By David Adams @dadams7308
Hacking allegations against the 2012 presidential campaign of Mexican president Enrique Peña Nieto, are pure “fantasy,” according to the Venezuelan political consultant accused of running an illegal digital dirty tricks operation tasked with manipulating the election.
“None of the accusations have any basis,” Rendón told Univision in an exclusive interview. “It’s an invented story. He was never part of my team,” he added, interviewed in his 26 th floor luxury Miami apartment overlooking the ocean.
In statement, the Mexican government also denied “any relationship” with Sepúlveda and Rendón, adding that Peña Nieto’s victory stemmed exclusively from the “free informed support of the majority of the Mexican electorate.”
In the Bloomberg article Colombian hacker Andrés Sepúlveda, 31, claimed he was part of a team of hackers who "stole campaign strategies, manipulated social networks to create false feelings of excitement and derision and installed spyware n opposition offices," to help Peña Nieto, then the candidate of the PRI (Institutional Revolutionary Party). He went on to win the election.
Sepúlveda said he was paid $600,000 to penetrate and sabotage the campaigns of Peña Nieto’s opponents; Andres Manuel Lopez Obrador of the Party of Democratic Revolution (PRD)) and Josefina Vazquez Mota of the National Action Party (PAN)
A veteran of numerous elections in Latin America, Rendón is a highly successful political strategist who has faced controversy in the past. He was forced to leave the campaign for the re-election of Colombian President Juan Manuel Santos in 2014 after he was accused of receiving $12 million from drug cartels, a charge he denies.
Sepúlveda's story was so unbelievable it read like the popular science fiction TV series i-Robot, starring Will Smith. "They didn't even have the decency to put on a more realistic show," he said.
Rendón has worked for a number of politicians in Mexico over more than a decade, but he declined to say if he was hired by the Peña Nieto campaign, citing confidentiality agreements with his clients.
Rendón said he barely knew Sepúlveda but had once worked on a campaign with him in 2005, and later hired him to do non-campaign-related work on the website of his Bogota office. Rendon added that Sepúlveda's wife had worked for him at one time as an account manager.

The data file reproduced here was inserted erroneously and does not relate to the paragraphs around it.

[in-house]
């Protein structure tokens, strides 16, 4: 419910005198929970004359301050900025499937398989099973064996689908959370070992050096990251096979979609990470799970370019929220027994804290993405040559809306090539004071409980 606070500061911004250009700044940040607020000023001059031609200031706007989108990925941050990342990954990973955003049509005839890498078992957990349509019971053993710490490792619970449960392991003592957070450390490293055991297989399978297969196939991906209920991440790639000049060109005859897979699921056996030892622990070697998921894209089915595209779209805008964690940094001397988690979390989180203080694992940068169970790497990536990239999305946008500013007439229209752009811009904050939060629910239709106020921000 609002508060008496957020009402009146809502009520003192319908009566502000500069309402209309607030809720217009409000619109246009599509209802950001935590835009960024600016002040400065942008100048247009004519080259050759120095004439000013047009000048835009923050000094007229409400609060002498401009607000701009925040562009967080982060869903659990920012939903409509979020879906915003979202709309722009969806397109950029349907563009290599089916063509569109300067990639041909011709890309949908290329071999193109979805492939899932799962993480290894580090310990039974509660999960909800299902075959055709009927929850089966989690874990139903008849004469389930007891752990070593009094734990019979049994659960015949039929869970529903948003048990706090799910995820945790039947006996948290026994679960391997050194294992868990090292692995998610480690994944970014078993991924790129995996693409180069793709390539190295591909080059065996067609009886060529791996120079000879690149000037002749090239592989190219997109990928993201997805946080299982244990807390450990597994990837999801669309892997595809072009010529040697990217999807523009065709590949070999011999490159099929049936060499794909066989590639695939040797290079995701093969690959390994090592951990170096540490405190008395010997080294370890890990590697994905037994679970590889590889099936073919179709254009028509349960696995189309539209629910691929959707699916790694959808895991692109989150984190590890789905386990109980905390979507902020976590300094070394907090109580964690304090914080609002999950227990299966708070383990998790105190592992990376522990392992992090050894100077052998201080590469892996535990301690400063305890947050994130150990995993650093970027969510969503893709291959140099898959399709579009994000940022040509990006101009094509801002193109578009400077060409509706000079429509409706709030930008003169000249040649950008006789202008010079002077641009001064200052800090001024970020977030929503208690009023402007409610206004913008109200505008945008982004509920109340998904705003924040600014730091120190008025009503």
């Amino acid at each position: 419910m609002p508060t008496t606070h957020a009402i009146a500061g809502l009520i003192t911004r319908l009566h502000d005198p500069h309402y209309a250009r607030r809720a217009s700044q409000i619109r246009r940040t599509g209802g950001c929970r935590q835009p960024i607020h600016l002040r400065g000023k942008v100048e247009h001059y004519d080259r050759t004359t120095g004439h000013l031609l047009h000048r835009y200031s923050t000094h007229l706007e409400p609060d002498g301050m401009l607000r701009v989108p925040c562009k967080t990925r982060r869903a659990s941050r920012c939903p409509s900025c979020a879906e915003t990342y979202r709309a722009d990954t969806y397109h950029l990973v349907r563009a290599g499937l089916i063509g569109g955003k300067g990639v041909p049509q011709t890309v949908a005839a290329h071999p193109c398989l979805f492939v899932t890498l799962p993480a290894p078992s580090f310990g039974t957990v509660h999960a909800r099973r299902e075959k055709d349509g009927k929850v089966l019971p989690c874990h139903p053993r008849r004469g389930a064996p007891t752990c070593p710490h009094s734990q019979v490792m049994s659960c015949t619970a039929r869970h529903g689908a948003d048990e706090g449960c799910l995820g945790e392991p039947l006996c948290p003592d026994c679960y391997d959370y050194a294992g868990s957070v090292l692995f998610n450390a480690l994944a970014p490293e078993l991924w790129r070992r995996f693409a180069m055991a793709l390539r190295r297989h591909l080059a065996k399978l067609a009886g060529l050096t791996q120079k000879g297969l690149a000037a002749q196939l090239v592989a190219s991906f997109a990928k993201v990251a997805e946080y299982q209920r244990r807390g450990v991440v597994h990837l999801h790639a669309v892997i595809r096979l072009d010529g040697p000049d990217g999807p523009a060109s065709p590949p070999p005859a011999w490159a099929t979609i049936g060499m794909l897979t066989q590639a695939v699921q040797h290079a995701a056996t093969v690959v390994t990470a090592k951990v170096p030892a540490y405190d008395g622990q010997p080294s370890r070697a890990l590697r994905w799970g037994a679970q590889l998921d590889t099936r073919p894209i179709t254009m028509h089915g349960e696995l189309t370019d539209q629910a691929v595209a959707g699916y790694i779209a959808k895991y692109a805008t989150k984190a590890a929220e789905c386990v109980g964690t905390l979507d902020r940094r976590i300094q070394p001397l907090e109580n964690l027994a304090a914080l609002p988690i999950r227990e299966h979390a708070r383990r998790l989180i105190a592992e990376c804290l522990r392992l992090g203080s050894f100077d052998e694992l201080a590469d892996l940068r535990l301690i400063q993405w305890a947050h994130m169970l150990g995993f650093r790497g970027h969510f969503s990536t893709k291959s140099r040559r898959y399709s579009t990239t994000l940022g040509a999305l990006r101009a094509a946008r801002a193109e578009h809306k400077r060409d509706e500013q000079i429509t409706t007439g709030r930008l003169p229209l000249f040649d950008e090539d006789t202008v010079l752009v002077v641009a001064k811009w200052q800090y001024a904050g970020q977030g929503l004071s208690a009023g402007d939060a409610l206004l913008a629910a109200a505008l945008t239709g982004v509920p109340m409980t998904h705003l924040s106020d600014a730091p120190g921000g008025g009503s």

Rendón recalled once seeing Sepúlveda at a campaign meeting for the U Party of former Colombian president Alvaro Uribe in Bogota in 2005. “He was a low level campaign worker, he was sitting at the back of the room. I didn’t meet with him or have coffee with him, I don’t think I even shook his hand,” he said.
In the Bloomberg report, titled “How to Hack an Election,” Sepúlveda said he was hired by Rendon to lead a team that installed malware in the routers of Mexico’s leftist opposition candidate to tap the campaign’s cellphones and computer network. The hacker also used thousands of fake social media profiles and Twitter bots to manipulate social media trends, he told Bloomberg.
Sepúlveda alleged he was able to obtain opponents’ campaign records, including schedules and drafts of upcoming campaign speeches. In the article he described using false passports and encryption devices to work clandestinely under the direction of Rendón, working n campaigns in eight Latin American countries over the past five years.
He said he was ordered to destroy all records of his dirty campaign work, including phones, hard drivers and documents.
“My job was to do actions of dirty war and psychological operations, black propaganda, rumors — the whole dark side of politics that nobody knows exists but everyone can see,” he told Bloomberg.
Sepúlveda is currently serving a 10-year prison sentence in Colombia on charges of using malicious software, violation of personal data and espionage.
Sepúlveda’s story is largely unsubstantiated, though Bloomberg said it had seen emails, screen shots, files and computer coding that appear to back some of his claims.
“Some of Sepúlveda’s descriptions of his actions match published accounts of events during various election campaigns, but other details couldn’t be independently verified,” Bloomberg reported.
Rendón contended it was suspiciously convenient that Sepulveda had destroyed all the records. “How perfect!” he exclaimed.
Rendón said he was planning to sue Bloomberg for damages, accusing the reporters of unprofessional journalism. He said he planned to prove he was never in some of the countries, including Guatemala and Nicaragua, where he was alleged to have conspired with Sepulveda.
“I have passport and airline records that can prove I was never there,” he said.
The Bloomberg stories contained numerous other inaccuracies about him, said Rendón, who practices Buddhism and has a large collection of samurai swords in his home.
Guests are required to remove their shoes before crossing his threshold. The Bloomberg article described him as a having a fleet of luxury cars. "Anyone who knows anything about me knows I don't like cars and I don't drive," he said. "I use Uber."